5. Select images carefully - In some cultures dogs are looked at as dirty creatures and not considered “mans best friend” as is often the case in the U.S. In other cultures the cow is sacred, whereas for others it's looked at as food. Like words, images take on different meanings across cultures and subcultures.
Work with cultural experts and translators who understand the nuances of the cultures. When using images to convey ideas or draw out insights, be mindful of how cultures may view the same image from a different cultural lens. Otherwise, you may get some interesting information that is completely off subject.
6. Consider the audience’s geopolitical situation – Several years ago I spoke to a marketer with an expertise in the U.S. Iranian community. He noted that most Iranians in the U.S. would not finesse their taxes or claim all IRS exemptions. Why? Because Iranians are afraid of being questioned or hassled by governments, they’ve had bad experiences with them. This piece of information would be important for anyone polling Iranian Americans about government related subjects. You’d need to weigh your understanding of their feeling toward governments when reviewing their responses to questions. Understanding the geopolitical situation of a target audience allows you to get to valuable insights about why an audience may perceive a product/service in a particular way or elicit a specific type of behavior.
7. 2 + 2 ≠ 4 - Research shows that respondents from different countries do not use positions on a scale in the same way. For example, respondents from Asian Pacific countries tend to use extreme ends of the scale when responding to questions with multi-response scales. According to an abstract of a July 2006 Journal of International Business Research "Americans are thought to exhibit a 'midpoint bias' when confronted with a statement with which one must indicate some measure of agreement or disagreement on five-point or seven-point scale... By contrast, respondents from cultures in Asia Pacific countries such as China are thought by some to exhibit an extreme response style, picking numbers toward either extreme of the scale." This means you need to understand how to “calibrate” responses. You need to read between the lines understanding cultural cues be it body language and ways that people describe something.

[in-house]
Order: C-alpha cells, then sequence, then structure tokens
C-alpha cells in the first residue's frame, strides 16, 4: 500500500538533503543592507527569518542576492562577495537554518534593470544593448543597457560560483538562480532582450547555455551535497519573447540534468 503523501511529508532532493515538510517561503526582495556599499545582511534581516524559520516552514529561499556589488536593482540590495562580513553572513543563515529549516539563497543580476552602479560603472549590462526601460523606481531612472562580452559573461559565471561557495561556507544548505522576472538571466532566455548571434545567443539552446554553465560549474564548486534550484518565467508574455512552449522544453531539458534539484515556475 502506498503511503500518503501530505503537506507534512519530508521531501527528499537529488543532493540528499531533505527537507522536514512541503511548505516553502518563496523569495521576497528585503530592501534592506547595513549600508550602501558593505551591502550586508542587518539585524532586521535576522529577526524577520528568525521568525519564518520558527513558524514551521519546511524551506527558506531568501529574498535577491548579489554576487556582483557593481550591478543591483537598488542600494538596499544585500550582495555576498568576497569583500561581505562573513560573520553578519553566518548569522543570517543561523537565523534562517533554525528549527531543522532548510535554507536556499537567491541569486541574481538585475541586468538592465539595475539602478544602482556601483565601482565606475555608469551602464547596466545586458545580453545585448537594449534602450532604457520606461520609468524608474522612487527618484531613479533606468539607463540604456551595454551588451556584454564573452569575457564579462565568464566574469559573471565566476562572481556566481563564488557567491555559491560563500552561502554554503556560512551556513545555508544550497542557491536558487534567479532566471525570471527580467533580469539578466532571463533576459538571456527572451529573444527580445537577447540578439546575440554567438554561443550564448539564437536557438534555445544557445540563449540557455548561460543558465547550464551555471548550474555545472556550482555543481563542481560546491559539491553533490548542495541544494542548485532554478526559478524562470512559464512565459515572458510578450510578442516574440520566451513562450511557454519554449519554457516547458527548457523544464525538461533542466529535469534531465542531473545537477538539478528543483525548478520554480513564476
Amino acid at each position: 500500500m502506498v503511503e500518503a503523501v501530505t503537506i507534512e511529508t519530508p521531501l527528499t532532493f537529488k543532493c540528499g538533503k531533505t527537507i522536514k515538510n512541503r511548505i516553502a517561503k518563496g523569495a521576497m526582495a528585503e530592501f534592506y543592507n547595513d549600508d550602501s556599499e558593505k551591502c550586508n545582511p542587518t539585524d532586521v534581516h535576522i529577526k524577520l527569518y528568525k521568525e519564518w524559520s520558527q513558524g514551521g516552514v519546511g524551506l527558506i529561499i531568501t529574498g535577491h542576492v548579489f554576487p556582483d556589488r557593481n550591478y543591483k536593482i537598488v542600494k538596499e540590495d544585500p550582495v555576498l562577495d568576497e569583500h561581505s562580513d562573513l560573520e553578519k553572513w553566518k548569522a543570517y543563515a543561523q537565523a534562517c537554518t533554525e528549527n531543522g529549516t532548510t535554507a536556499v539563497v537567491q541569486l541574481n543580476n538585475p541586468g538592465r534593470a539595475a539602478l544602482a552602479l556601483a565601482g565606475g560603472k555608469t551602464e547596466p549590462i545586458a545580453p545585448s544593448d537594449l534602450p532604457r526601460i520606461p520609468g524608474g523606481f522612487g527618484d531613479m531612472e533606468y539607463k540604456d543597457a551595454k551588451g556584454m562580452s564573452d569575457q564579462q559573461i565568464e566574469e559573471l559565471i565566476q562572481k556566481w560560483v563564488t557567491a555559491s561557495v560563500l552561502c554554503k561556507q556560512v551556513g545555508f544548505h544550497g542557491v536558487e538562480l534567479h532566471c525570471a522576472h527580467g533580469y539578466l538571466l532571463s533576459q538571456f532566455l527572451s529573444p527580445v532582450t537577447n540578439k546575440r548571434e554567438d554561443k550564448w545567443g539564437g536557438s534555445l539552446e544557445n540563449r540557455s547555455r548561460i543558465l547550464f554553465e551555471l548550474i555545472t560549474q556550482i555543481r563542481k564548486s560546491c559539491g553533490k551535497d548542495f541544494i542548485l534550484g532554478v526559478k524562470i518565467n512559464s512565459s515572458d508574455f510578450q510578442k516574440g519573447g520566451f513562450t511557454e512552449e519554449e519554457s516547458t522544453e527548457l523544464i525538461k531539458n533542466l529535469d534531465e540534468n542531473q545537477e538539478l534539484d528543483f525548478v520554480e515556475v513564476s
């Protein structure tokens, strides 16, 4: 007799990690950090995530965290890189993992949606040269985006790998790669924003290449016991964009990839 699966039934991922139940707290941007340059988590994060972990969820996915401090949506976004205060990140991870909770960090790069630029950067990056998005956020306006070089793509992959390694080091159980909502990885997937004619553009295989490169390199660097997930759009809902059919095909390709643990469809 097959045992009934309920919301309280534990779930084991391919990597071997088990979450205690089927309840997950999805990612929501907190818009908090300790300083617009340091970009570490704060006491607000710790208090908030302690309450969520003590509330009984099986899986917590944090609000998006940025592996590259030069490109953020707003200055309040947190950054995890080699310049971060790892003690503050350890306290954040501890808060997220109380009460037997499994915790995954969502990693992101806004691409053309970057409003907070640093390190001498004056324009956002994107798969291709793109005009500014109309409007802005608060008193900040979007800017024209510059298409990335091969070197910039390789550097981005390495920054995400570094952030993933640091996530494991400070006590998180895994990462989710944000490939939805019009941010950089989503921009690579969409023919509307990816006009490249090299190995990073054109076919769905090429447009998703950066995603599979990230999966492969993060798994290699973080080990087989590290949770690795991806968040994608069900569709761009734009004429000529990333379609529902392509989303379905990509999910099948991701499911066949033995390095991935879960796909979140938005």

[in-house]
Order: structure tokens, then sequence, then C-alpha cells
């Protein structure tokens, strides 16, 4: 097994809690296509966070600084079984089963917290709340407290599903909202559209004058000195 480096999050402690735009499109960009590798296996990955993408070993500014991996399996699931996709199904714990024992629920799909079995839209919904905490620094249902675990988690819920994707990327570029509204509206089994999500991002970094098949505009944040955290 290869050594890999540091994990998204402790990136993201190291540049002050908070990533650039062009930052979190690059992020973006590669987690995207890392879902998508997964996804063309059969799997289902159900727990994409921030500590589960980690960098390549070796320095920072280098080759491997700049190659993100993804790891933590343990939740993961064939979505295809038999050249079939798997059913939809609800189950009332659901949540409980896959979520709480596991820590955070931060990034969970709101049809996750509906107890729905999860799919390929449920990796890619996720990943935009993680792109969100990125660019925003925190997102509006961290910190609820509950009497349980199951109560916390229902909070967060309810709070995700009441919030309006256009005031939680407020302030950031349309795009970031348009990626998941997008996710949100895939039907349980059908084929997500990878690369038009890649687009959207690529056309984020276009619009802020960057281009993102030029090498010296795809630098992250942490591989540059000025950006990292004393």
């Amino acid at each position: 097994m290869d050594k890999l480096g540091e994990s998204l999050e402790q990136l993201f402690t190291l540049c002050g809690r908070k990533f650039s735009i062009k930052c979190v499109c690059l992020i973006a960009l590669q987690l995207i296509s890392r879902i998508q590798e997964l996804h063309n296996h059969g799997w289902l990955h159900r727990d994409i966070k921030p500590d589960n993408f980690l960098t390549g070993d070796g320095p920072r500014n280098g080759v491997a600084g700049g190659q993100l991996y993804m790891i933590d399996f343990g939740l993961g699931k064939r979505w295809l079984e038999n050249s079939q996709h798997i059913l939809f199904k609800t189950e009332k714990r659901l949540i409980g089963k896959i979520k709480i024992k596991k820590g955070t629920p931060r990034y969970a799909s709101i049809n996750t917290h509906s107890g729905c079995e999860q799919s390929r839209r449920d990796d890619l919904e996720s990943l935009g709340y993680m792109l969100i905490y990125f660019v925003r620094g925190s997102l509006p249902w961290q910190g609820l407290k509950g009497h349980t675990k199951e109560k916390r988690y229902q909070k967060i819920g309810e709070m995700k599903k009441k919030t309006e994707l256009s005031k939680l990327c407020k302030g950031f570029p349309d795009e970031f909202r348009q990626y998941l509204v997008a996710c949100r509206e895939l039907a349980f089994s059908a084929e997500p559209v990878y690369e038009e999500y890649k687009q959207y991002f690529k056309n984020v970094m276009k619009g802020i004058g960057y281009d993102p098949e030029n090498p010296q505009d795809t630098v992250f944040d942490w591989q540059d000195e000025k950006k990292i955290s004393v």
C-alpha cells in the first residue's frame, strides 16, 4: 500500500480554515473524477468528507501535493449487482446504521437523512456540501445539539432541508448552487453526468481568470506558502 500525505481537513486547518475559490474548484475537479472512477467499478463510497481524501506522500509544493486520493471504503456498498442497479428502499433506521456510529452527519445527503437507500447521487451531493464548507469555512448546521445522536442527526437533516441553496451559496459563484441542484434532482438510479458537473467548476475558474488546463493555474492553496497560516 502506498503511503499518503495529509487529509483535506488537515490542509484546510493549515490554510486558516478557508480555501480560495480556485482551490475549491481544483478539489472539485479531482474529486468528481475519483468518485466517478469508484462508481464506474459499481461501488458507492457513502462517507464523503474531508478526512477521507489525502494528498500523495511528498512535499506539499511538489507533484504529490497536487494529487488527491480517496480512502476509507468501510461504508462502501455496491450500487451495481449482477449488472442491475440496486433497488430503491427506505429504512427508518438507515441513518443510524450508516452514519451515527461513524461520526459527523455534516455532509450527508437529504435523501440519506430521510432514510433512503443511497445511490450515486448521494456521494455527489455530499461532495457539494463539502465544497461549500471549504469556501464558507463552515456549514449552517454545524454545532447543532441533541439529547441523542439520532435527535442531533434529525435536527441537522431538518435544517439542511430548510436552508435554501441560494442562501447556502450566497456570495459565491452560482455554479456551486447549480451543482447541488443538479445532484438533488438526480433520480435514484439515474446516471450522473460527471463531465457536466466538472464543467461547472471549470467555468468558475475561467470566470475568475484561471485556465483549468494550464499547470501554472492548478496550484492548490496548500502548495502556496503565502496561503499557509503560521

8. Lean in to listen - The Greek philosopher Epictetus said, “We have two ears and one mouth so that we can listen twice as much as we speak.” No truer more relevant words could have been spoken about researching diverse audiences. As marketers, PR professionals, designers and researchers, we need to actively “listen” to the audiences that we’re studying. That means not just listening to the words spoken, but observing and taking in the whole picture. Several years ago, when leading research for a highly targeted immigrant community (they were not Hispanic), we held focus groups in four markets across the U.S. over several days. The findings during the focus groups were incredibly important and helped us shape effective creative and messaging points. But one of the biggest things we noticed was what happened outside of the focus groups. By the time we’d finished the first set of groups in the first market, communities in the other three markets were already in the know that we were coming. Word spreads like wildfire. The insight: if we took a wrong step in any market, we’d be dead in the water throughout the U.S. Had we not been actively listening, we would have missed this key bit of info.
As with all that we do in marketing, we’re constantly learning. By taking into account the 8 items noted above you’ll be ahead of the game when trying to target diverse audiences.
*Why identify 8 components? Well, we’re talking about multicultural audiences and for the Chinese, 8 is a lucky number. I figure we all need all of the help we can get, so 8 it is! Good luck.